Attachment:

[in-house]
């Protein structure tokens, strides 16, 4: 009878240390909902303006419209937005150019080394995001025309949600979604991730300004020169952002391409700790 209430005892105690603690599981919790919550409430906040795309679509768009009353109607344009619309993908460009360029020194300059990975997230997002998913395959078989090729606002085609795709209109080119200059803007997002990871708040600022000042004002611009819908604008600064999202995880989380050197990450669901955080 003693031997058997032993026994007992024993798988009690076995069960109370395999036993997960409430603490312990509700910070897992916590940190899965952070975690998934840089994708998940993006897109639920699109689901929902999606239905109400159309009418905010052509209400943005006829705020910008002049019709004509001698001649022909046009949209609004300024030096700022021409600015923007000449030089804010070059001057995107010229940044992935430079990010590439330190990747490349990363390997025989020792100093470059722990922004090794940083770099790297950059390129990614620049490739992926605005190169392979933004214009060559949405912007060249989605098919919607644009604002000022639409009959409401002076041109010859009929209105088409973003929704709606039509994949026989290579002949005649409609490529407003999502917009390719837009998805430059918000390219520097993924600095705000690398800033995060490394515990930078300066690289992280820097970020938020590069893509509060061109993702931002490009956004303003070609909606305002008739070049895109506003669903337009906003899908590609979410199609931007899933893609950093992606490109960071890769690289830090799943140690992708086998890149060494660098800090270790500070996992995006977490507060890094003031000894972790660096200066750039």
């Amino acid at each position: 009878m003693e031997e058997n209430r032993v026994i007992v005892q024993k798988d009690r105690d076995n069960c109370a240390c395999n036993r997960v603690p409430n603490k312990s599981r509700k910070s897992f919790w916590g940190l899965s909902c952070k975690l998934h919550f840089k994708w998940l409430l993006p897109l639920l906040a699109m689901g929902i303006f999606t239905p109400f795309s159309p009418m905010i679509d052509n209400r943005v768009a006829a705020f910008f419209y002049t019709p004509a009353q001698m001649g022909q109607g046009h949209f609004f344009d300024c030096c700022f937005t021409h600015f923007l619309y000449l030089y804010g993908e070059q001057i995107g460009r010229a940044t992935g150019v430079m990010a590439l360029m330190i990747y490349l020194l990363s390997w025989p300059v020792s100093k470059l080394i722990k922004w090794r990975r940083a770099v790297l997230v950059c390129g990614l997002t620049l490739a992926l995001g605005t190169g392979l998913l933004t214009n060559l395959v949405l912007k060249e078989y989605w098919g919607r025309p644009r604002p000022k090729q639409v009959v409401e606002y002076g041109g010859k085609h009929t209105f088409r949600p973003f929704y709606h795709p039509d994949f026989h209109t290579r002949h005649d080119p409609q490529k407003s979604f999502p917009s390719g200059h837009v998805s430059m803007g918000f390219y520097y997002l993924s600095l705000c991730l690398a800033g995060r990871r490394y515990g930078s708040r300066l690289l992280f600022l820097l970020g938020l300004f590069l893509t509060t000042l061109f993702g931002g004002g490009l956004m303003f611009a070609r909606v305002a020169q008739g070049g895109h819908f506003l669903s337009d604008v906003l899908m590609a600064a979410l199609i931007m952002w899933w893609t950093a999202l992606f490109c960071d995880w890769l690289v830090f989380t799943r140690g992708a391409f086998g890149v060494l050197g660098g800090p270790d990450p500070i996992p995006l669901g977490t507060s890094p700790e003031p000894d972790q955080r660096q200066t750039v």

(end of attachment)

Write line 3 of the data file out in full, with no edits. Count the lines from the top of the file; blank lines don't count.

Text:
């Amino acid at each position: 009878m003693e031997e058997n209430r032993v026994i007992v005892q024993k798988d009690r105690d076995n069960c109370a240390c395999n036993r997960v603690p409430n603490k312990s599981r509700k910070s897992f919790w916590g940190l899965s909902c952070k975690l998934h919550f840089k994708w998940l409430l993006p897109l639920l906040a699109m689901g929902i303006f999606t239905p109400f795309s159309p009418m905010i679509d052509n209400r943005v768009a006829a705020f910008f419209y002049t019709p004509a009353q001698m001649g022909q109607g046009h949209f609004f344009d300024c030096c700022f937005t021409h600015f923007l619309y000449l030089y804010g993908e070059q001057i995107g460009r010229a940044t992935g150019v430079m990010a590439l360029m330190i990747y490349l020194l990363s390997w025989p300059v020792s100093k470059l080394i722990k922004w090794r990975r940083a770099v790297l997230v950059c390129g990614l997002t620049l490739a992926l995001g605005t190169g392979l998913l933004t214009n060559l395959v949405l912007k060249e078989y989605w098919g919607r025309p644009r604002p000022k090729q639409v009959v409401e606002y002076g041109g010859k085609h009929t209105f088409r949600p973003f929704y709606h795709p039509d994949f026989h209109t290579r002949h005649d080119p409609q490529k407003s979604f999502p917009s390719g200059h837009v998805s430059m803007g918000f390219y520097y997002l993924s600095l705000c991730l690398a800033g995060r990871r490394y515990g930078s708040r300066l690289l992280f600022l820097l970020g938020l300004f590069l893509t509060t000042l061109f993702g931002g004002g490009l956004m303003f611009a070609r909606v305002a020169q008739g070049g895109h819908f506003l669903s337009d604008v906003l899908m590609a600064a979410l199609i931007m952002w899933w893609t950093a999202l992606f490109c960071d995880w890769l690289v830090f989380t799943r140690g992708a391409f086998g890149v060494l050197g660098g800090p270790d990450p500070i996992p995006l669901g977490t507060s890094p700790e003031p000894d972790q955080r660096q200066t750039v």